Saco Middle School Sebago 7 team and friends marked the opening of three new trails, a labyrinth and an outdoor classroom, created by students, in a ceremony on Thursday, June 10. It took about 12 months of work, spread over two school years, but now the trails are open, and available to the public. Tammy Wells Photo

SACO — They worked in the fall, and in the cold, snowy winter; they worked for about 12 months, spread over two school years.

The Sebago 7, a Saco Middle School project-based learning team, bushwhacked their way through some dense woods behind the soccer field, creating three public trails, an outdoor classroom and a labyrinth.

They learned a lot, broadened and strengthened friendships, and gave of themselves to create a lasting legacy.

The team celebrated on Thursday, June 10 with a ribbon cutting to mark the opening of the SMS Sebago 7 Trails, complete with a red “carpet,” leading up a hill to the trail system, and a pair of very big scissors and some local dignitaries.

As they blazed the trails, students learned about the ecosystem, discovered vernal pools and used math, science, art, and STEM — which stands for science, technology, engineering and math — to do so, SMS science teacher Melissa Gosselin told the group.

Tall trees cast shadows into the outdoor classroom, part of a project that includes trails and a labyrinth, created by Saco Middle School students. Tammy Wells Photo

Not only did they create the trails but also an outdoor classroom, complete with seating, the labyrinth, a trail head kiosk with trail maps, a take-along brochure, and a posting of trail rules.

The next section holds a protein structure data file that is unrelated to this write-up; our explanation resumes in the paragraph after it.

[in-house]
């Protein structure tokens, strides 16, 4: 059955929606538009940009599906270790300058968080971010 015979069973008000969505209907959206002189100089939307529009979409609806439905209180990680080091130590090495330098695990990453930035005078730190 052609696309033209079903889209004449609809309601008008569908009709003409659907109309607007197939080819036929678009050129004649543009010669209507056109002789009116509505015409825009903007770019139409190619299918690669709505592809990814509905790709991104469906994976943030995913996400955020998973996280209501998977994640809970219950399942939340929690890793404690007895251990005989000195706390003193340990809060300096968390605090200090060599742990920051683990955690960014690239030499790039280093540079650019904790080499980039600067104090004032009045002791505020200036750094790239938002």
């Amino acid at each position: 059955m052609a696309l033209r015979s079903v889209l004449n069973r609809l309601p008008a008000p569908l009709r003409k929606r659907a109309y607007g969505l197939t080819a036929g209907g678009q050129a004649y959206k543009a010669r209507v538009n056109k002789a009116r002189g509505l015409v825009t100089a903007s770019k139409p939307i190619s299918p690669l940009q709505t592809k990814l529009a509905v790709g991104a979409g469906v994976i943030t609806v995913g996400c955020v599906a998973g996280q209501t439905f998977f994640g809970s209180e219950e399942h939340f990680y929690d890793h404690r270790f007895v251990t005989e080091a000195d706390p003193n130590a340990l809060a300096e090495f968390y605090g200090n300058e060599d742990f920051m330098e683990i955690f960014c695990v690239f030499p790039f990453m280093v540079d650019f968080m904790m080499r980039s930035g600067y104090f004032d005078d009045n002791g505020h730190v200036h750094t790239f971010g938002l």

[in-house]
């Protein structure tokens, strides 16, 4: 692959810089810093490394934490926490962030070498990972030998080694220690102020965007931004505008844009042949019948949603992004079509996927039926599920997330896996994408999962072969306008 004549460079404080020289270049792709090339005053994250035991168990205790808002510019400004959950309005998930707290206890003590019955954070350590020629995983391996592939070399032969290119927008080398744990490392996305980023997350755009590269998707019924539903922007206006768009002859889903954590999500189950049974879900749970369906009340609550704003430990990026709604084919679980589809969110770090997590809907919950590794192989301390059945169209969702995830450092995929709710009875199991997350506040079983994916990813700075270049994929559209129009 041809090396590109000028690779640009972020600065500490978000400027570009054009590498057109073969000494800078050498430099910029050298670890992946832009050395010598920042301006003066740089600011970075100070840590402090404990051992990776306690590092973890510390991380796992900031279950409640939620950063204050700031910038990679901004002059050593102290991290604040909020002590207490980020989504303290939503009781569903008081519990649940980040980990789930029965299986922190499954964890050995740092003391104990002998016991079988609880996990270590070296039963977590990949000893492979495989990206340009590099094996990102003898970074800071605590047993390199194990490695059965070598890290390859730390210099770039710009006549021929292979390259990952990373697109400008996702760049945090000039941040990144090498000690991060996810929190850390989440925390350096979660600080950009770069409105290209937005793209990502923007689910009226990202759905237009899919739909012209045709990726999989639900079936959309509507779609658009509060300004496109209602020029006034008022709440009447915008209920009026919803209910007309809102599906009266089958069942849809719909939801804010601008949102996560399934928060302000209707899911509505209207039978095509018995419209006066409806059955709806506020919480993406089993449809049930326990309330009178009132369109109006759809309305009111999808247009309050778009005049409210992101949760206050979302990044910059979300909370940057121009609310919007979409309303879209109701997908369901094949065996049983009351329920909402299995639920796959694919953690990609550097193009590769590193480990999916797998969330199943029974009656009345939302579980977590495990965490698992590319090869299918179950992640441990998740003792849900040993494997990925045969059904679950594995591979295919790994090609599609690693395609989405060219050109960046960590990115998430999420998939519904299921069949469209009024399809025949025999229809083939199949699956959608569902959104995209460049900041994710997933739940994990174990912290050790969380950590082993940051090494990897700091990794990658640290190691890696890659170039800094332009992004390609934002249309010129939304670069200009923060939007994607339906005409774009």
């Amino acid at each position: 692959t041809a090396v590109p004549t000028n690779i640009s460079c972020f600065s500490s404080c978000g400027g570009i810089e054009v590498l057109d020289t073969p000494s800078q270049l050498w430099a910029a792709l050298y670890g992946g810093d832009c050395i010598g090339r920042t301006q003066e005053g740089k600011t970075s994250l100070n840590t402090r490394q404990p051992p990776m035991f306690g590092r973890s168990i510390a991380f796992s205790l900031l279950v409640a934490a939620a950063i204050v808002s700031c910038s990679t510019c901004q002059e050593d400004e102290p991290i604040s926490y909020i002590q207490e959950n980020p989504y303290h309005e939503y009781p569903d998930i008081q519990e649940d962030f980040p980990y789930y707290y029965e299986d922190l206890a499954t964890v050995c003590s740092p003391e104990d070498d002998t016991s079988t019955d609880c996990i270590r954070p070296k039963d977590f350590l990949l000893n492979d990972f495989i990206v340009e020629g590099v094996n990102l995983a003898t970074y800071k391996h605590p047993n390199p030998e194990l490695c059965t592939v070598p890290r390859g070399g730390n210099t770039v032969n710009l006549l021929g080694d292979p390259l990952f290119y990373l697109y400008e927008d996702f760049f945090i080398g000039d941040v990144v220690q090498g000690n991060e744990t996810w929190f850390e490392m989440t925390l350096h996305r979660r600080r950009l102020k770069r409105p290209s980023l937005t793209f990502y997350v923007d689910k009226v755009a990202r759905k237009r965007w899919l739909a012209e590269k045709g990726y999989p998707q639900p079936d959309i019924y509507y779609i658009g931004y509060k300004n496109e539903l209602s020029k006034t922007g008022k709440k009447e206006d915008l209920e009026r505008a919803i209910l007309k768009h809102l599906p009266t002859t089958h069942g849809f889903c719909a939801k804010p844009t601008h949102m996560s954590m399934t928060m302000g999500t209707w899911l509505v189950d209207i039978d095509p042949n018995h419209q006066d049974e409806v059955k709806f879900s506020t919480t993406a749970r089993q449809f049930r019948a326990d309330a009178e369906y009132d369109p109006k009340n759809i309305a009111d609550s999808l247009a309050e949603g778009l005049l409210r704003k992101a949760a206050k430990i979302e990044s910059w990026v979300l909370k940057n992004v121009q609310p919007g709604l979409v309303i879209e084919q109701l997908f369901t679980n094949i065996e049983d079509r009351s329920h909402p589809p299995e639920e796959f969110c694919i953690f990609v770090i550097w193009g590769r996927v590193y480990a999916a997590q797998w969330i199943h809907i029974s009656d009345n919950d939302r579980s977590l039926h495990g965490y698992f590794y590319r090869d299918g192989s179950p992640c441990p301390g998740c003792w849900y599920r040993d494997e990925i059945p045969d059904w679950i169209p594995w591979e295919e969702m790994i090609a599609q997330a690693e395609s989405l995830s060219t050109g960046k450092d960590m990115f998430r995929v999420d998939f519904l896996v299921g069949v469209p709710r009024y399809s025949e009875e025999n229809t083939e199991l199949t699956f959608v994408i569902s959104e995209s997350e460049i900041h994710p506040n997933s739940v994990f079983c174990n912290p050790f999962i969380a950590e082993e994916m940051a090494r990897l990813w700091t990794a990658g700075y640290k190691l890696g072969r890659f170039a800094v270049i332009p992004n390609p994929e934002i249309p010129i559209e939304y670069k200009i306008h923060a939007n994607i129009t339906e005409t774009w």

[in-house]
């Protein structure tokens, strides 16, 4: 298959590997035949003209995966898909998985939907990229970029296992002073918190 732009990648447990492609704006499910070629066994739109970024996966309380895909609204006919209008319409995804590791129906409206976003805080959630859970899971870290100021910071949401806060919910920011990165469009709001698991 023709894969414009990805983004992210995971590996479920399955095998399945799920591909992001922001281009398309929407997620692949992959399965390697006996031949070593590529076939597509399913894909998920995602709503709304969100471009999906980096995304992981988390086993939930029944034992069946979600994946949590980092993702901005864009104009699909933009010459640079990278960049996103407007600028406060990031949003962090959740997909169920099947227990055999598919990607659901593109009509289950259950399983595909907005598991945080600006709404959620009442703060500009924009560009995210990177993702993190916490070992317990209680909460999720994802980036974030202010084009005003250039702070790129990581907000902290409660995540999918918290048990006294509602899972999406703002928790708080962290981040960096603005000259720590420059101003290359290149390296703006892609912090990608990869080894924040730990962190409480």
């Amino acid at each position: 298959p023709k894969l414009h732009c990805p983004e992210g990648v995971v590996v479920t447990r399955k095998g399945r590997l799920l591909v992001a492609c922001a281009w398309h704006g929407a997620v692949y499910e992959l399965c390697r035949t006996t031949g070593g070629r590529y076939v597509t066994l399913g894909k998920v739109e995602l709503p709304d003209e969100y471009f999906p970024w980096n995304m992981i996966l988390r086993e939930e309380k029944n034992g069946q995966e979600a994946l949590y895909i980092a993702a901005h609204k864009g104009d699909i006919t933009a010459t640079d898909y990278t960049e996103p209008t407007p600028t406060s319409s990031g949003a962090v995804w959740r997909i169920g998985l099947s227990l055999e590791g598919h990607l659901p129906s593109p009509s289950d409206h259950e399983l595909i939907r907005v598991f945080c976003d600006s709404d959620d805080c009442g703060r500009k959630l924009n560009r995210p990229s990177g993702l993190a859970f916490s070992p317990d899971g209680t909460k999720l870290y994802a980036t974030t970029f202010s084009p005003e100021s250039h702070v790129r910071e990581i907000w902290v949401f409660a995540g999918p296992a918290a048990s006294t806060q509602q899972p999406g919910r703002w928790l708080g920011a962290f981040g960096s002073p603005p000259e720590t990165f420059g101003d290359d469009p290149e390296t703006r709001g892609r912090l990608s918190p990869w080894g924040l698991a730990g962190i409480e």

The team first sought and won permission to create the trails from Saco Parks and Recreation Director Ryan Sommer, and then set to work, creating the Blue Jay Trail, White-Tailed Deer Trail and the Red Cardinal Trail, which runs by a portion of Deep Brook.

The COVID-19 pandemic played a bit of havoc with the timeline, but in the end, the students got it done.

Jackie Christy-Milligan and Lillian Johnson created the brochure, which shows a trail map, and animals and plants to look for — from squirrels to salamanders, fungi, flowers and ferns — and Stella Foy wrote a detailed description of the labyrinth.

Emery Greene created the rules of the trail, nine in all, which includes a “carry in, carry out” provision, cleaning up after pets, no use of motorized vehicles, and others.

The labyrinth is designed as place to explore, or contemplate life and revisit memories.

SMS Instructional Coach Jennifer Ruel said students and others who use the trails are encouraged to listen, see and use their other senses in the woods.

Saco Middle School Sebago 7 team created a trailhead kiosk, containing information about the three trails, labyrinth and outdoor classroom they built, along with a list of trail use rules. Tammy Wells Photo

In the outdoor classroom, where students fashioned a series of seats made from split portion of tree trunks, the quiet was pierced by the chatter of chipmunks, and the scent of wood and pine cones permeated the air.

Allison Koss said she made friends working on the trail project. Even on days when the weather was challenging, “you’d see people’s real personalities” that a fellow student might not see in a classroom, she said, adding that bonds were forged among all the students.

“We got to work together as friends and classmates, and got close with everyone,” said Lilly Johnson. Referring to COVID, “I don’t think I’d ever do this in a normal school year,” she said.

“I loved doing it,” said student Heidi Jens of making the trail pathways and building bridges over some low-lying spots. “The funnest part was knowing the outcome at the end — it would be public and a lot of people would enjoy it.”

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